The Hopkinton Freedom Team Collaborative Group is hosting an event titled “How to Have Difficult Conversations” on Monday, Nov. 6, at the Hopkinton Center for the Arts. The event is led by jamele adams, who is the original Freedom Team founder and the originator of the love, inclusion and trust (LIT) model to community connection.
Organizers are hoping for a big turnout in order to “spread more LIT in Hopkinton and beyond by creating spaces for more dialogue that builds connection and transcends the silos that can divide our complex and beautiful community,” explained Freedom Team board member Elizabeth Farry.
The event, which includes refreshments, is free, although space is limited. Those interested can get more information and reserve a spot at the Freedom Team website (hopkintonfreedomteam.org).
The Freedom Team recently voiced support for adams (who styles his name with lowercase first letters) after he was believed to be the target of an incident in Scituate, where he works as the school district’s director of diversity, equity and inclusion.
In July, Scituate’s superintendent shared photos taken from Museum Beach that appeared to show a grave in the sand and a makeshift headstone with an apparent reference to adams, according to a report in The Boston Globe.
Rather than respond with anger, adams told the Globe that he “locked in on love.”
“We know what it looks like when we feed negativity, when we feed the mentality of war kind of thing. We know how that works,” adams said. “We also understand the sustainability of love and the power of love. … It’s different and infectious.”
The Hopkinton Freedom Team released a statement shortly after the incident thanking adams for his work and crediting him for his response.
“We stand by him now as he has stood by our organization and community in the past,” the statement read, adding, “His words and actions inspire and lend strength to the mission and core values of why we serve our community in Hopkinton. Not surprisingly, jamele has held strong to his own mission with grace, forgiveness and love in his heart to turn this experience into a productive opportunity to continue to spread LIT and unity to his own community where this incident occurred. It is our hope that jamele’s message is recognized and received by all. Thank you jamele for all that you do, have done, and will continue to do to make the world a better place.”
Tom McIntyre Turkey Bowl seeks teams
The Tom McIntyre Turkey Bowl is looking to add some sides.
The 6-vs.-6, one-handed touch football tournament, held annually since 2002 on the turf fields below the HHS football field, has seen its numbers dip a bit since resuming after the pandemic, so organizers are putting out the call for more participants. It’s open to Hopkinton High School alumni as well as residents.
“We have players who graduated in 1977 all the way up to 2018, so it’s a big span,” said organizer Don Lehman, who played in the first few tournaments. “And it can be a neighborhood thing, a group of guys in the neighborhood; they don’t have to have graduated from Hopkinton High School or even played football.”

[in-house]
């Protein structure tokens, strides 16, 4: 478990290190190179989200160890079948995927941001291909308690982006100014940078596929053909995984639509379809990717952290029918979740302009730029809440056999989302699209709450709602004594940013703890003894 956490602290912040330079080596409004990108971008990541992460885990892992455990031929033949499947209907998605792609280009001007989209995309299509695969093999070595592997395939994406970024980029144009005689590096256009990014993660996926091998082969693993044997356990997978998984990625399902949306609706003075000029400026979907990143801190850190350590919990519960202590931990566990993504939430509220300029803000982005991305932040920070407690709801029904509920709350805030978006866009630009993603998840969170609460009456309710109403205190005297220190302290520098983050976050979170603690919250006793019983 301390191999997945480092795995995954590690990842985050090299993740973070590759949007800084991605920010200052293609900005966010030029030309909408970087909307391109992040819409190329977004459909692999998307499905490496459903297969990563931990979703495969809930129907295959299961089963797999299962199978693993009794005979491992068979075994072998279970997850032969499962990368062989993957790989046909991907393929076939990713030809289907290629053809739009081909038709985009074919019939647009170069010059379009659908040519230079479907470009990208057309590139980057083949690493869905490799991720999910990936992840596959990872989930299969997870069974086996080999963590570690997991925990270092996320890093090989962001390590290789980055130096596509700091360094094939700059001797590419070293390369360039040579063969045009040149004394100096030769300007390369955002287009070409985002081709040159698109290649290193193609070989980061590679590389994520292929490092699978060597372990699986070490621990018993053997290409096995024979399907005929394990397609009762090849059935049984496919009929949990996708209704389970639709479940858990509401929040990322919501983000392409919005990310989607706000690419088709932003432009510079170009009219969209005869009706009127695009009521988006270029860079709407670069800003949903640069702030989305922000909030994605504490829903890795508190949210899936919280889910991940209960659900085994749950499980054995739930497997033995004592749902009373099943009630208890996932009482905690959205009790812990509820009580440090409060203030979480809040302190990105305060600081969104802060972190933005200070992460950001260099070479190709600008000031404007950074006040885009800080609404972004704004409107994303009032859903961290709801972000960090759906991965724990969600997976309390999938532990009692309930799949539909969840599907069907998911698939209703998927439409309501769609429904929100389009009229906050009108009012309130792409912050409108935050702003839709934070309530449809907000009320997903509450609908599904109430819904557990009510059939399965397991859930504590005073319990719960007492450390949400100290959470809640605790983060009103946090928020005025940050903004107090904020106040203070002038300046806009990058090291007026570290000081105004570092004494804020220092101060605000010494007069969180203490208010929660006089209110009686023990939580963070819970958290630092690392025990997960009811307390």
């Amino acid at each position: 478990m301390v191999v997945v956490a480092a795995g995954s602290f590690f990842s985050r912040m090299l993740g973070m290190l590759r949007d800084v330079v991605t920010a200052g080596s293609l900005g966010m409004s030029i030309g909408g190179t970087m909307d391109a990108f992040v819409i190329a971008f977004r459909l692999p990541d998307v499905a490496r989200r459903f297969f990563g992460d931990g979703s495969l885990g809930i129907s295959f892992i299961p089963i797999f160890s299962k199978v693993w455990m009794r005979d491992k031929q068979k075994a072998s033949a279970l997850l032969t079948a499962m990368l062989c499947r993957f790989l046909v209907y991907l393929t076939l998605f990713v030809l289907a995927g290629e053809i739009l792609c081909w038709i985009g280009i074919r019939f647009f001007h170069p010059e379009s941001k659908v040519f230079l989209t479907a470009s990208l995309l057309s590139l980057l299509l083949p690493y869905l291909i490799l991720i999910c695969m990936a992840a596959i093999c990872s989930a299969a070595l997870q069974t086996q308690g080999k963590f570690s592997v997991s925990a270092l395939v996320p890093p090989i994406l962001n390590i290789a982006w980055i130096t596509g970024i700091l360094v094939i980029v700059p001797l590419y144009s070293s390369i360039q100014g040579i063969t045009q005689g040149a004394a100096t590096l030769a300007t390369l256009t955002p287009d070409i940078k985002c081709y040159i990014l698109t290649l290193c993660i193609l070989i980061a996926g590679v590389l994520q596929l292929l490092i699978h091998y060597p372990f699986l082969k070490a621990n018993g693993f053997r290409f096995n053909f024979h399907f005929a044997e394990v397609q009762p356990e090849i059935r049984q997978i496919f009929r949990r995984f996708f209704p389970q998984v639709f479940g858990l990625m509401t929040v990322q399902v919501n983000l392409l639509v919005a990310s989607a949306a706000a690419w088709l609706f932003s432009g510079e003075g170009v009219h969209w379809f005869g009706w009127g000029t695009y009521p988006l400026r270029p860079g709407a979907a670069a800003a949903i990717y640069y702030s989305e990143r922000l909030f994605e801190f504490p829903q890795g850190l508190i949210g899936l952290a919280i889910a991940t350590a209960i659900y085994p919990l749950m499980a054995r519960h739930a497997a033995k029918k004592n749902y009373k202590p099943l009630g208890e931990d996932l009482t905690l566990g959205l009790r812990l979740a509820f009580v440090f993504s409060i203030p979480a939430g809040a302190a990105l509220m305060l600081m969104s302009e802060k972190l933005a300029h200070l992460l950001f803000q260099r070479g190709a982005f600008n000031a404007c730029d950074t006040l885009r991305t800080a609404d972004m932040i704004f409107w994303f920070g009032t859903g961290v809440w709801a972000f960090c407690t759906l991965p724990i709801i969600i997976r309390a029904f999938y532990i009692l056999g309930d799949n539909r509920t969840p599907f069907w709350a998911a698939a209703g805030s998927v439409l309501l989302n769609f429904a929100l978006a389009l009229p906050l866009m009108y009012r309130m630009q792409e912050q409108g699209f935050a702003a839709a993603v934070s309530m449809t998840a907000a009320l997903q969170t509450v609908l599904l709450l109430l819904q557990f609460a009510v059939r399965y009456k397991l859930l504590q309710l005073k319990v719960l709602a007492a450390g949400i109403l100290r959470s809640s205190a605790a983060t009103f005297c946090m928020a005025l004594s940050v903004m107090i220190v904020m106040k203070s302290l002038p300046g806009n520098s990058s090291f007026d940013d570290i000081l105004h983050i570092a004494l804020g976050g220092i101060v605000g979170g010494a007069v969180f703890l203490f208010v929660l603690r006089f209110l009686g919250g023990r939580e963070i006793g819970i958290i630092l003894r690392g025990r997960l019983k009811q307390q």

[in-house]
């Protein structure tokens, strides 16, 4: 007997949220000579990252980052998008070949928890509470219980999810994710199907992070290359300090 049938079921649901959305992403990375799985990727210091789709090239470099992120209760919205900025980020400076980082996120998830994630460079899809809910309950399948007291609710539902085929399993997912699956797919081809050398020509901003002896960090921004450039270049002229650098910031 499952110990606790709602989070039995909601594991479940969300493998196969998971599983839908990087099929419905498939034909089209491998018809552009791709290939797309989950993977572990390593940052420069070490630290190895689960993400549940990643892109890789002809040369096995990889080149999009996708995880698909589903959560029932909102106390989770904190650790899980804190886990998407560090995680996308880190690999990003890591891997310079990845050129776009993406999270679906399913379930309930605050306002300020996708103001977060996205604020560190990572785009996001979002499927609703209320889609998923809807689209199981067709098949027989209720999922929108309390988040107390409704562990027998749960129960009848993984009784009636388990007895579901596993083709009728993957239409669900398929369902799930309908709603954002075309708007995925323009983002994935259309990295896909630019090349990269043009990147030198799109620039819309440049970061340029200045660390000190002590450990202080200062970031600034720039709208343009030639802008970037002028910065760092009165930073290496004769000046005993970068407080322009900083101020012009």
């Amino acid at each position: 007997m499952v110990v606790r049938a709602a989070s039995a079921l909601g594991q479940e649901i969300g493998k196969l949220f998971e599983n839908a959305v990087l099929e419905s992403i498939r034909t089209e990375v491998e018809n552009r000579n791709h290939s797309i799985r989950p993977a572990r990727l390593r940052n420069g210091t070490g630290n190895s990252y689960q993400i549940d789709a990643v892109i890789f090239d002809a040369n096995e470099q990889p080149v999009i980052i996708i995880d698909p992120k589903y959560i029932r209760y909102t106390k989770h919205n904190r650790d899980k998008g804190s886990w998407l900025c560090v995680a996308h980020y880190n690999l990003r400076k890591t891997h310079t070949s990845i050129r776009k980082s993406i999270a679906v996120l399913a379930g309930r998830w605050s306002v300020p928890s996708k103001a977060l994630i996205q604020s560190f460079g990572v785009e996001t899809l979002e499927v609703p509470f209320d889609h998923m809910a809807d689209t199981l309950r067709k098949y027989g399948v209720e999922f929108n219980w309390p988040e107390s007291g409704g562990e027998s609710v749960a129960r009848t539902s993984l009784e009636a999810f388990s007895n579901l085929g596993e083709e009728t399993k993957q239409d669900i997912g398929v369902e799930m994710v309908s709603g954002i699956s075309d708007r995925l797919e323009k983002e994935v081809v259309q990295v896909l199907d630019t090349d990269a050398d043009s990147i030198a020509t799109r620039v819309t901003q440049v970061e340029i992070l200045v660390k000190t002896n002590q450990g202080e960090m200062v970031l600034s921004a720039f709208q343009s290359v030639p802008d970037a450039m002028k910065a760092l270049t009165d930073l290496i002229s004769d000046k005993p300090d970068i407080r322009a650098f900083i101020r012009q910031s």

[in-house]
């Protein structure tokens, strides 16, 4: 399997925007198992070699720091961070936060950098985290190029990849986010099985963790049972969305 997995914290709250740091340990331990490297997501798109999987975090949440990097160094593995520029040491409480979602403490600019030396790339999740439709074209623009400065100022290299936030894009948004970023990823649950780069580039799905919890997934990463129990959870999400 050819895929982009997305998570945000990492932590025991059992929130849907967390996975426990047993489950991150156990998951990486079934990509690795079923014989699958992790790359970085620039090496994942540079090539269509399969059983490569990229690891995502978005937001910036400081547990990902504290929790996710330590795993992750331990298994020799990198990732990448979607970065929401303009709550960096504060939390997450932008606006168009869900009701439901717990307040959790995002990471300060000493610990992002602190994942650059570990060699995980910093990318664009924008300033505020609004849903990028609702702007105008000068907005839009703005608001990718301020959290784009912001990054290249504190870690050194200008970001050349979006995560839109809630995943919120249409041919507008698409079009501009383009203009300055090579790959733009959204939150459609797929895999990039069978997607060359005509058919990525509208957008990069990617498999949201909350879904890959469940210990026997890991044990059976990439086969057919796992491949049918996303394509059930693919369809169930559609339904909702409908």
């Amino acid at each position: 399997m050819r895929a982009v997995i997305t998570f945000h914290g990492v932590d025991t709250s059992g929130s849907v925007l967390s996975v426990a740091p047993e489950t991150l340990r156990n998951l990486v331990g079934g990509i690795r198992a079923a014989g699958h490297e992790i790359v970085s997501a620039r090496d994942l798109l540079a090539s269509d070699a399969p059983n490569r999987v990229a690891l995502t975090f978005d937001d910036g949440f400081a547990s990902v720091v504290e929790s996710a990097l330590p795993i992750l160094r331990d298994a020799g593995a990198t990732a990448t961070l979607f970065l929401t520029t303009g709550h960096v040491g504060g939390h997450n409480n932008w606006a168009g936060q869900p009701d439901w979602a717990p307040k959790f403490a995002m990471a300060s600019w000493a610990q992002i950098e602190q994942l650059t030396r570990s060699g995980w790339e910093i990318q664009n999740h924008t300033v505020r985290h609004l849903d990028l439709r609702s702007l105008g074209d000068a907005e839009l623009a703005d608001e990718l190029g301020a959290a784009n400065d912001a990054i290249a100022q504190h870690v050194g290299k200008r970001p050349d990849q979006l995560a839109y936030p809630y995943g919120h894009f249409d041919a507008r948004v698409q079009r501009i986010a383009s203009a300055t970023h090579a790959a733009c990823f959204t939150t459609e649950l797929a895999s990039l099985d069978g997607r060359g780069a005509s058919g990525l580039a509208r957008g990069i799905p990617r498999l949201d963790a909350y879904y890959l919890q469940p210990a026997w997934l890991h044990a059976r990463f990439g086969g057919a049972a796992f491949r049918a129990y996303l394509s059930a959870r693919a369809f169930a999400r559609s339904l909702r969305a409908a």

The event, a fundraiser for the Hopkinton Athletic Boosters, was started by Aubrey Doyle, who still makes an occasional appearance on the field, and Tom McIntyre, who died in 2017, after which time the tournament was dedicated to him. They coordinated with Denise Stickney, then president of the Hopkinton Boosters, to get the tournament running.
Scheduled this year for the day after Thanksgiving (Nov. 24) from 9 a.m.-1 p.m., the tournament guarantees five 25-minute games per team, followed by single-elimination playoffs for the top teams.
Lehman is especially keen on connecting with recent graduates (2019 and later) and getting them to form teams.
“It’s a fundraiser for the boosters, a great day in the community,” Lehman said. “Families come and watch, and after the games, everyone goes to Cornell’s and we have a trophy presentation there.”
The winning team gets to keep the engraved trophy for the year. Young Gunnaz had the longest streak of success with seven titles in nine years, while Hillers Thrillers have won the last three tourneys.
“Every year it’s very competitive,” Lehman said. “And while we’ve had some bumps and bruises, for the most part we’ve been very fortunate to avoid any major injuries. Although, everyone’s pretty sore the day after.”
For more information or to register a team, email Lehman at email@example.com.
Misc.: HCA needs ‘Wicked’ volunteers
The Hopkinton Center for the Arts is seeking volunteers — teenagers and adults — for its annual Wicked Weekend (which we wrote about in our last issue). Events from Oct. 27-29 include the Monster Mash, a 5K road race/Wee Wicked Run, wicked pickleball and “The Haunt” at the MetroWest YMCA in Hopkinton. Visit hopartscenter.org for more information.
If you are unavailable this weekend but have an interest in helping out at the HCA, the organization uses volunteers throughout the year.
“Whether you have a little time or a lot of time, there’s something for everyone to enjoy as a volunteer,” stated HCA Executive Director Kelly Grill. …
Best of luck to Linda Connelly, who retired during the summer as a senior assistant at the Hopkinton Public Library.
“We were all sad to see her leave the HPL after more than 20 years of service, but [we] wish her much enjoyment as she spends time with her family and friends in the great outdoors,” shared Library Director Nancy Milone.
Ray Stephenson was named to replace Connelly. …
Congratulations to Hopkinton High School student Ashwath Sridhar, who recently received the Youth Steward Award from the Sudbury Valley Trustees for leading an effort to build a boardwalk at SVT’s Whitehall Woods property in Hopkinton. …
In our last issue we ran a photo of the Hopkinton High School Class of 1968 reunion. Peter Marso was accidentally left off the list of attendees. Apologies for the omission.